I’M FINE!

I’ve been thinking about writing about synchronicity today, how when things just line up and the perfect circumstances seem to appear quite by accident. One chance encounter or event sparking a chain of unlikely, but fortuitous, reactions and perhaps I will still write about that for another time – but a few things today have coincided and pointed me in a different direction.

The first one was from my big treat of the week – the new episode of Grey’s Anatomy. They do a little voiceover at the start that sets up the episode and the one I watched today was how we are taught that suffering is impolite. Many of us don’t get medical support until whatever pain is unbearable. We don’t talk about how we feel about massive medical diagnosis’s in “polite” conversation. When we are asked how we are, we say we’re fine.

The other sign that I should write about this was an actual sign. Well, a photo of an actual sign on Pinterest to be more accurate. “You can’t heal if you keep pretending you’re not hurt.” Of course this is relevant physically as well and mentally, although I feel we acknowledge physical pain more readily than emotional.  Keep walking on a sprained ankle and it’s not going to get better. Keep squashing down and hiding from those uncomfy feelings and they’re not going to get better either.

Saying your fine is not the same as being fine. And who wants to just be fine anyway? (Unless you’re still using the early 00’s parlance of fiiiiine to mean hot of course, in which case, count me in.)

You could be fine limping about on a slightly sprained ankle for the rest of your life, you’d still get where you were going but I doubt it would be much fun. If the pain was bad enough you’d take a few days to rest it, foot up, ice pack on. (Much like I did when I slipped on some banana on the floor like something out of a cartoon last year. Too comedic not to share, but I missed the Spice Girls reunion tour gig I had tickets for.)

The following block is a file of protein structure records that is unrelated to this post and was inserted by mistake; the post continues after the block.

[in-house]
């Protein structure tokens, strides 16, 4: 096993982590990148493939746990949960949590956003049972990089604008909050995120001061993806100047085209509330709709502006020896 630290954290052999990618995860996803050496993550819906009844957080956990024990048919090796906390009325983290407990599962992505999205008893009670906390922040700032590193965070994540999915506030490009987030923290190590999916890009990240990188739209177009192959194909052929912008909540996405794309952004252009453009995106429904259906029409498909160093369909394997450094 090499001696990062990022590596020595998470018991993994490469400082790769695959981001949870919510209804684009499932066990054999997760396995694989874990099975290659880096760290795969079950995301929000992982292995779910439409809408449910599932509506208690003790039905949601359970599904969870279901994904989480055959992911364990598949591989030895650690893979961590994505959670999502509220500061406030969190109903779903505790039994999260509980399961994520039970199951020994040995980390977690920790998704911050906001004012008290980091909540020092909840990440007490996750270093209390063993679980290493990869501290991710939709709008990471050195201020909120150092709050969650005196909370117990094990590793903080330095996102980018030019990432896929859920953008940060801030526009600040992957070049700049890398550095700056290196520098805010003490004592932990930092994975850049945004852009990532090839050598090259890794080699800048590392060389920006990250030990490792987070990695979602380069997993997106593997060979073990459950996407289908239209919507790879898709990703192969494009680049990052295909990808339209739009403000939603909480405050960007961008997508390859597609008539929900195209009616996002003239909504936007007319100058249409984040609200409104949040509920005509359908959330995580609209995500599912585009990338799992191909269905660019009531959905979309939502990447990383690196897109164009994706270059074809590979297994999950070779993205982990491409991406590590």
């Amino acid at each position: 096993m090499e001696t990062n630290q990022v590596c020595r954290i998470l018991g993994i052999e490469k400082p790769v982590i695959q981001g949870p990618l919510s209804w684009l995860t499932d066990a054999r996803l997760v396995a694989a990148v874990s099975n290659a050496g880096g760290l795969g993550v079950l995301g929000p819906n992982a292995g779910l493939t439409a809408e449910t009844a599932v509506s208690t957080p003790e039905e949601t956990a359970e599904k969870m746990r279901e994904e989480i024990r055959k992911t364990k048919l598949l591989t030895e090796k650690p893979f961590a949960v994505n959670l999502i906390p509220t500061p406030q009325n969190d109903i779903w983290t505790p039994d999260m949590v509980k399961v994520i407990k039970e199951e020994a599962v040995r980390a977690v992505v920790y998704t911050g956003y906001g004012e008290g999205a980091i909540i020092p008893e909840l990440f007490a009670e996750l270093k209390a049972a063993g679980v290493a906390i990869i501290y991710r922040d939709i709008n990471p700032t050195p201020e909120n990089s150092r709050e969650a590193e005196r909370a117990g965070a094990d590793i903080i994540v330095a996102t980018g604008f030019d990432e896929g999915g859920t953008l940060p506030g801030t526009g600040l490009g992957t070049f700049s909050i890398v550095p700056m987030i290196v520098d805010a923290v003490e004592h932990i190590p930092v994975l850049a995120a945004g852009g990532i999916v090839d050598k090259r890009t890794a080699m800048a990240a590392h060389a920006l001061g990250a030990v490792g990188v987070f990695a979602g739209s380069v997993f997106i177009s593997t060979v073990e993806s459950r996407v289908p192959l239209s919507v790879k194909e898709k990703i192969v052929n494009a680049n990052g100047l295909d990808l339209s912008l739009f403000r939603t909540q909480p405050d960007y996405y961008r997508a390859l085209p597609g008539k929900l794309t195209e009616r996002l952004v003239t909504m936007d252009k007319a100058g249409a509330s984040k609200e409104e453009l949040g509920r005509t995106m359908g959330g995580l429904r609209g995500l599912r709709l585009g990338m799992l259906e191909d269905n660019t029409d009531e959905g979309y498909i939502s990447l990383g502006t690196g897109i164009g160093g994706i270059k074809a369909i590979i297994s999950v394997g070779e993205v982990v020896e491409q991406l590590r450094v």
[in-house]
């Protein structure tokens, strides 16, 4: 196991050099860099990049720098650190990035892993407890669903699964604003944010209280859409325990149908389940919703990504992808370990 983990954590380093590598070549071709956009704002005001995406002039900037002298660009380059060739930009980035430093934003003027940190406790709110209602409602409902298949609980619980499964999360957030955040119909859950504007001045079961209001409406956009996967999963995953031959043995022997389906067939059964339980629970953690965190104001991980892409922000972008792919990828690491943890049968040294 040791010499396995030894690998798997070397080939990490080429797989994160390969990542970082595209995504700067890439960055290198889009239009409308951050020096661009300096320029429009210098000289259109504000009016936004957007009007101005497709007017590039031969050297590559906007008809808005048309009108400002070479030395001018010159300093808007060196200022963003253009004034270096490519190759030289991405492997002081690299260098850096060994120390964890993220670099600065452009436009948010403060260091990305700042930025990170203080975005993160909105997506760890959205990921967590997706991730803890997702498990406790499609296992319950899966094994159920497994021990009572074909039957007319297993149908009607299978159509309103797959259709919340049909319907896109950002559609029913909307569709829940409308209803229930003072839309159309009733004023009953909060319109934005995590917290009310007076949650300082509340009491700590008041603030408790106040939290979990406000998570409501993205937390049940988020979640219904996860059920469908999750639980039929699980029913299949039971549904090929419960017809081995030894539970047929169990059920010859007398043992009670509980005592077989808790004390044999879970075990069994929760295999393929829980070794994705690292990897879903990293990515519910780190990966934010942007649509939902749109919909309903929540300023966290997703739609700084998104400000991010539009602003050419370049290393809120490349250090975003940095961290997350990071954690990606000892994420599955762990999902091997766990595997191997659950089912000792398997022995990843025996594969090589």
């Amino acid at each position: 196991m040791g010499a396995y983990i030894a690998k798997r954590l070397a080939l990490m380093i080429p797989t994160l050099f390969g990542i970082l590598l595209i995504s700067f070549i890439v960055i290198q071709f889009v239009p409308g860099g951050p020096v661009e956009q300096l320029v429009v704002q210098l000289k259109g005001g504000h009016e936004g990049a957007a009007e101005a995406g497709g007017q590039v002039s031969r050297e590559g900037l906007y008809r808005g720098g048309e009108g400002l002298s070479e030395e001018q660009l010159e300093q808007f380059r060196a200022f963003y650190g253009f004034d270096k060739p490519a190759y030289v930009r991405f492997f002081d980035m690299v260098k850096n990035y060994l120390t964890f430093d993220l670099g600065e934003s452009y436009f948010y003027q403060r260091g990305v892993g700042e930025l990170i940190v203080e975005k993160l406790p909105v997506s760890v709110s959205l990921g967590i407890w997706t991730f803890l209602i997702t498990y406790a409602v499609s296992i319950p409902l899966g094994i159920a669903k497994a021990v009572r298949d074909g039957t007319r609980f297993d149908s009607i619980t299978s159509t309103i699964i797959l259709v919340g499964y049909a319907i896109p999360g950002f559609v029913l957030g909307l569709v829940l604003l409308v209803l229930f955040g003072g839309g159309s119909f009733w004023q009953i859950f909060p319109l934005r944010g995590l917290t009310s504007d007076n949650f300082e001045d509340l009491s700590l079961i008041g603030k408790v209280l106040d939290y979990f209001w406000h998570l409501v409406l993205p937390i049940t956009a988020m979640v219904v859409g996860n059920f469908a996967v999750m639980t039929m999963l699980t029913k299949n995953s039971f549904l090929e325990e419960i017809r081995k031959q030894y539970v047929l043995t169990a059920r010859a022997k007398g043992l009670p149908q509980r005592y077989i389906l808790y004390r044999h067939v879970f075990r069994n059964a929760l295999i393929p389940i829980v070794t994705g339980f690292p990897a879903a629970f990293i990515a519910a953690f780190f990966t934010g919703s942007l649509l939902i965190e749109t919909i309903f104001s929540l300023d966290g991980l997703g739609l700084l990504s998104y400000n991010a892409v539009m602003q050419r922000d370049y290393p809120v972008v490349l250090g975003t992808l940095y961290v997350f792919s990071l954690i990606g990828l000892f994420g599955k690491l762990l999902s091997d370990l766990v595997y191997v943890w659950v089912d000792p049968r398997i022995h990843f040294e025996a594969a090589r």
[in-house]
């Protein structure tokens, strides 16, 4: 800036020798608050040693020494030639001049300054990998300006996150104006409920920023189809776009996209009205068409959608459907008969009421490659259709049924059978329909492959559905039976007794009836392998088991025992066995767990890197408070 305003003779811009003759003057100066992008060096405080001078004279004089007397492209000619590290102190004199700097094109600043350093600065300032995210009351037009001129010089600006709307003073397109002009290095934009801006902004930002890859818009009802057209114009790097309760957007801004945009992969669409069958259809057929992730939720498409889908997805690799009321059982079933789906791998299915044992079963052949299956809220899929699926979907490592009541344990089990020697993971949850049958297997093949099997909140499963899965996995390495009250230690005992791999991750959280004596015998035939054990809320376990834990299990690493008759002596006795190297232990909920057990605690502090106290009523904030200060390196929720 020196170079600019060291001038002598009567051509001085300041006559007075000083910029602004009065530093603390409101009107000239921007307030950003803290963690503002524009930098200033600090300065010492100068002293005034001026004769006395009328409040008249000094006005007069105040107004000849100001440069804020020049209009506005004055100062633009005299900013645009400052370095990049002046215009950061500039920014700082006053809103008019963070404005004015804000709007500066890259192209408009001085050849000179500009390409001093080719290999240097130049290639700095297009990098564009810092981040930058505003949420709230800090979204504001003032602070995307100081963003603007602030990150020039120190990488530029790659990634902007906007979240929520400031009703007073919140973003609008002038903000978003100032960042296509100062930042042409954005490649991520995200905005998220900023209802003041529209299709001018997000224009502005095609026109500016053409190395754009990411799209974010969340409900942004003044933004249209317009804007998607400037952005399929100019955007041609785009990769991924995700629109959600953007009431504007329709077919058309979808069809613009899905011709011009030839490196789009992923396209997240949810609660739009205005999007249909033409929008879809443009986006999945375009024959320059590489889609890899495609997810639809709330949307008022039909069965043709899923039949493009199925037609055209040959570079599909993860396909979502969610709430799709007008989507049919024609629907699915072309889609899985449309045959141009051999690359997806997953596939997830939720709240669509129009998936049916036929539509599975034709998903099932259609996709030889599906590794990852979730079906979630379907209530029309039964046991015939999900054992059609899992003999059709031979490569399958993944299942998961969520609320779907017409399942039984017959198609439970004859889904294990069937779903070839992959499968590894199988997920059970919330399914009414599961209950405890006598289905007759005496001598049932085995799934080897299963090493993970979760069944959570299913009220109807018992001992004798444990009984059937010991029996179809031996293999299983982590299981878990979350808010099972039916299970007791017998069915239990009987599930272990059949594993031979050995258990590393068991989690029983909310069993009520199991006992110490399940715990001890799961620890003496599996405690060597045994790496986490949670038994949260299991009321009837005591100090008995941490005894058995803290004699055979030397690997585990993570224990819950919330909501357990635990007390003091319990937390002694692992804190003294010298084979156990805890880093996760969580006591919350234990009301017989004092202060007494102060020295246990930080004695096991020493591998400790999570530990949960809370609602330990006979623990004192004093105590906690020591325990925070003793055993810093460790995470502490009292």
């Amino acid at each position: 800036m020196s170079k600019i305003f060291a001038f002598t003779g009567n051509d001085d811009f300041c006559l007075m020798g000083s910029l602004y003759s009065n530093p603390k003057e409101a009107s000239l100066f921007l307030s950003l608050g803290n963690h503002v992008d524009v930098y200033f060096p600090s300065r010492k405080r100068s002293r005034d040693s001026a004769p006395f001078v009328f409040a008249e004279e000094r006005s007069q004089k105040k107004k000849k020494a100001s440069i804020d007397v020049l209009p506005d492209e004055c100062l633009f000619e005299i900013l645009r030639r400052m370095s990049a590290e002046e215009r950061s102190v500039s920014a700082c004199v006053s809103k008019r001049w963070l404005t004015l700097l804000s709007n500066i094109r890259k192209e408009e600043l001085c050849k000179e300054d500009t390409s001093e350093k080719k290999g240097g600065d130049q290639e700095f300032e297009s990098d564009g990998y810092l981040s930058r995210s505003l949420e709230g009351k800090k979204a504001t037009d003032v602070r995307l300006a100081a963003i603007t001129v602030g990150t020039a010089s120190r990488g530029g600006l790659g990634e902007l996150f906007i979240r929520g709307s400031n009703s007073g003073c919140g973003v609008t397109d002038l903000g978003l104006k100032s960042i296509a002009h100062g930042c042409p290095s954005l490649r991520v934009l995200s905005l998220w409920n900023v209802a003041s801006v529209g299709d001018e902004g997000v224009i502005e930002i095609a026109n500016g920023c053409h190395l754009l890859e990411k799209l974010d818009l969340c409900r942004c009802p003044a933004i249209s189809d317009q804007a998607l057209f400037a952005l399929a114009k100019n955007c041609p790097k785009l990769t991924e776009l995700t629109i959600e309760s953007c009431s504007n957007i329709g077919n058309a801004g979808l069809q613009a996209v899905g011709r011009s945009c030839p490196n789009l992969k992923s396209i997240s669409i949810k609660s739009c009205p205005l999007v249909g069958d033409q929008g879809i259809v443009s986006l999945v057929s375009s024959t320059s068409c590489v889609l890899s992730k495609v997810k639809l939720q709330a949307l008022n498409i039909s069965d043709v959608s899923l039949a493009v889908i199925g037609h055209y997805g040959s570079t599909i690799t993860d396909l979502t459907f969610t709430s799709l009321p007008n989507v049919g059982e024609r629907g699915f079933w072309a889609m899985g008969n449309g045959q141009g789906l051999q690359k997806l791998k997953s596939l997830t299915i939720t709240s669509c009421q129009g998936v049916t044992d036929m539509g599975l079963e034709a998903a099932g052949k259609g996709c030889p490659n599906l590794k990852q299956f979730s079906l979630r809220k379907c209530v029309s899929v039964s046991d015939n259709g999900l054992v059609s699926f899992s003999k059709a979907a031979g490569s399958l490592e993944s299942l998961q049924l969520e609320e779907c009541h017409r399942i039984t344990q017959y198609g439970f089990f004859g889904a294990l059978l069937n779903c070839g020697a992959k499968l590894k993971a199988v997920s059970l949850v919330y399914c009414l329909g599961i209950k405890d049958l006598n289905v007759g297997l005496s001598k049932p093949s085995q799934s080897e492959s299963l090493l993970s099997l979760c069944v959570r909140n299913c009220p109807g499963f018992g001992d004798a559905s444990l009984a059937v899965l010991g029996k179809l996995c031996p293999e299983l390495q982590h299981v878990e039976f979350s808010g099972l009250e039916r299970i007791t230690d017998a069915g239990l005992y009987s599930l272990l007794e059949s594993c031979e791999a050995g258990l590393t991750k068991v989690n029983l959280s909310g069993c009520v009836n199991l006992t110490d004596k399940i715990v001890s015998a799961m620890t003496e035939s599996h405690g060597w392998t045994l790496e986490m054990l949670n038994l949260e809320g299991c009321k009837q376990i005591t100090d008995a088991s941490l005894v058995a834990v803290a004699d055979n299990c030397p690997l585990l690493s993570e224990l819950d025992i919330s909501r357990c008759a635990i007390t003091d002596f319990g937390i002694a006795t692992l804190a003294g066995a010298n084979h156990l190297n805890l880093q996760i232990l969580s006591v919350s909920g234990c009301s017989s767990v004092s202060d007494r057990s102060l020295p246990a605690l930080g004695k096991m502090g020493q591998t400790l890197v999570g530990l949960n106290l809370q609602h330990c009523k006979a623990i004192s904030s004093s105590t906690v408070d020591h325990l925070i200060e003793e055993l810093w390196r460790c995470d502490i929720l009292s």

Emotional pain we just keep ignoring though. We’ve got so many ways of forgetting about it for a while (as I alluded too in this post last week) but imagine what we could do if we just accepted how we felt, didn’t judge ourselves for it and started to take responsibility for healing it.

Why is that a scary thought? Probably for a few reasons – as above, we’ve been told it’s impolite to talk about this stuff. We Brits should keep a stiff upper lip and all that crap. Bollocks to that. Get it out in the open, or at least admit to yourself that’s how you feel and you can start dealing with it.

Second possible reason, perhaps we feel that we deserve to feel bad, or carry this burden for some reason or another. If you’re thinking that you actually do deserve your particular burden I want to ask you a serious question –Do you think that your child or best friend or even a stranger deserves to carry these same feelings you are? No, I didn’t think so. You do not deserve to be carrying this either. Give yourself permission to start healing.

*Edit* After I wrote this I went to watch a video from 2 hypnotists who were talking about this exact thing, and then saw another pin on Pinterest that backed it up again!

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